Nick Clegg, when probed by Piers Morgan, went on record as saying that he'd jumped into bed with 'no more than' 30 women over the years. No doubt a greater number were interested, but the Liberal Democrat leader played hard to get.
I'm sure that Cleggy would never have had more than one girl on the go at once. And if I'm right, that will have left him woefully unprepared for the world of bluff and double bluff that he's entered after the general election.
There seems little doubt that the so-called 'Con-Dem' talks were genuinely proceeding pretty well until yesterday morning. The Lib Dem leadership has few principles and would gladly jettison its remaining ones for a sniff of government. The problem is that many of the party's backbench MPs and activists live in the naive expectation that Clegg will use this historic moment as an opportunity to screw meaningful concessions from the Tories on electoral reform. These people will have forty fits if their party is sold down the river.
Just as vocal will be the Tory MPs and activists who can't quite understand why Mr Cameron is spending so much time courting their former arch-enemies. They are already suspicious that the smooth-talking Notting Hill set is full of closet lefties and now their worst nightmares seem to be coming true.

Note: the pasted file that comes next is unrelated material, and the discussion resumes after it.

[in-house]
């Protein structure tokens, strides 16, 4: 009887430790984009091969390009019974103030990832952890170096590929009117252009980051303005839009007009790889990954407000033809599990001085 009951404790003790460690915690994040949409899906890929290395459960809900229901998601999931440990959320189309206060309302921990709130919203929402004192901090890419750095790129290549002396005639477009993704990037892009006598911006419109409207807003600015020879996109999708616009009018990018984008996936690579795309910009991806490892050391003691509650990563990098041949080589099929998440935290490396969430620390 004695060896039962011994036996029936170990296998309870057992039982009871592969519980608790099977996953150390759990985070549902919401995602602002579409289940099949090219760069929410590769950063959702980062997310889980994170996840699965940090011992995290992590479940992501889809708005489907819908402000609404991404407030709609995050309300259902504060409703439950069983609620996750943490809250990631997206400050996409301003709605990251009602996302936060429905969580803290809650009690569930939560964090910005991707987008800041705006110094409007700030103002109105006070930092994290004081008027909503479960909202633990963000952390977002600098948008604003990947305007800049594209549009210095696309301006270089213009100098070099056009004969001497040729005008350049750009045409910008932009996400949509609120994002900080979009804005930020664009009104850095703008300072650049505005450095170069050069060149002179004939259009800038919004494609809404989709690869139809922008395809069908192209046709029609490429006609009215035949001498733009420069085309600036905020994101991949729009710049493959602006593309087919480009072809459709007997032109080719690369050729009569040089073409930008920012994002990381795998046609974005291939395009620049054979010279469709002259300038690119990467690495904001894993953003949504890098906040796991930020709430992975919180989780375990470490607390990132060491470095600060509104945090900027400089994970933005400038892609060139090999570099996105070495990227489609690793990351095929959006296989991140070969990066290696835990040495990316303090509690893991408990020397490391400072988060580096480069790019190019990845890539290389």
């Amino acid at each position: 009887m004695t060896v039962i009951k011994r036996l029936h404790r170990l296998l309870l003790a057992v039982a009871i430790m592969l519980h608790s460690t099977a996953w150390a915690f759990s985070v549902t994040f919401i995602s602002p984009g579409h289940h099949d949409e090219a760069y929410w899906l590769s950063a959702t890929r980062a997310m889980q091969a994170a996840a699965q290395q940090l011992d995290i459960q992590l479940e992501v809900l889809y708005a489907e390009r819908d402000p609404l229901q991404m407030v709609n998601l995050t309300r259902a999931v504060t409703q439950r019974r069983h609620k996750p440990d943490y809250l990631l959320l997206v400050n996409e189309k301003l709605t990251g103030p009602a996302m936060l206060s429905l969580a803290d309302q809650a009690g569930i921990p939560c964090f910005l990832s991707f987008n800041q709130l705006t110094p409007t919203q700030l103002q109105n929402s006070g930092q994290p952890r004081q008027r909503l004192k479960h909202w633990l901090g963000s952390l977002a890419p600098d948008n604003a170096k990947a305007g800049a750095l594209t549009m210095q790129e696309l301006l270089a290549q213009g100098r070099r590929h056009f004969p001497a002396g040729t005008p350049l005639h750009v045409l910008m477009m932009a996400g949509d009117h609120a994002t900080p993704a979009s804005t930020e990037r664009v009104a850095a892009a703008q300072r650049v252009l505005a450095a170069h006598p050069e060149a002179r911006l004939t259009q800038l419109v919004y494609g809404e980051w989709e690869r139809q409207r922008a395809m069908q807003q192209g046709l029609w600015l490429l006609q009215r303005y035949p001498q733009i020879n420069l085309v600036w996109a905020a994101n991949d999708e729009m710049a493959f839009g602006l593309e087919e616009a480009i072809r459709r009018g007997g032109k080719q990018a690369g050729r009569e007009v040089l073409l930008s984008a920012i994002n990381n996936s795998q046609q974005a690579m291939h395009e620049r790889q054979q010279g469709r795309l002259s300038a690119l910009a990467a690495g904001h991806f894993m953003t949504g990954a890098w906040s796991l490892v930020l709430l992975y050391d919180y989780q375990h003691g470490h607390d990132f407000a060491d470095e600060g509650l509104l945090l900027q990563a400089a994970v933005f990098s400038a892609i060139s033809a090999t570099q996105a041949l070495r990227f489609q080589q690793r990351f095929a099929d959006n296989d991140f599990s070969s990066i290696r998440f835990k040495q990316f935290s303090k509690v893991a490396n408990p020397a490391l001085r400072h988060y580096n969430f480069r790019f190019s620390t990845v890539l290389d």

It's a crazy and confusing world and no one knows where anyone stands any more. George Orwell's 1984 comes to mind. Is Oceania at war with Eurasia or Eastasia today? Unsurprisingly, in this febrile climate, there's a fair amount of mutual suspicion. And a lot of pressure on the respective leaders. Clegg has been told privately by his supporters to keep his options open and not rule out the possibility of a deal with Gordon Brown. The Prime Minister, meanwhile, has pulled a rabbit out of the hat with the timing of his intervention yesterday. By announcing his resignation, but being vague about the timing, he leaves every potential option on the table. A government led by him until the autumn. A government led by someone else perhaps. Either way, immediate legislation for a pretty poor electoral system called AV, with no referendum required. And a later referendum on a proportional system favoured by the Lib Dems.
I think the markets will now become genuinely twitchy. Clegg doesn't know which side his bread is buttered on and he's beginning to look like an indecisive wimp. The Lib Dem leader isn't great at gravitas and his nerves are beginning to show.
The most likely option, in my opinion, is still a minority Tory government trying to face down the numerically superior opposition in parliament. This is the strategy favoured by Norman Tebbit. Thankfully, it's also the one that will do Labour the most favours in the longer term.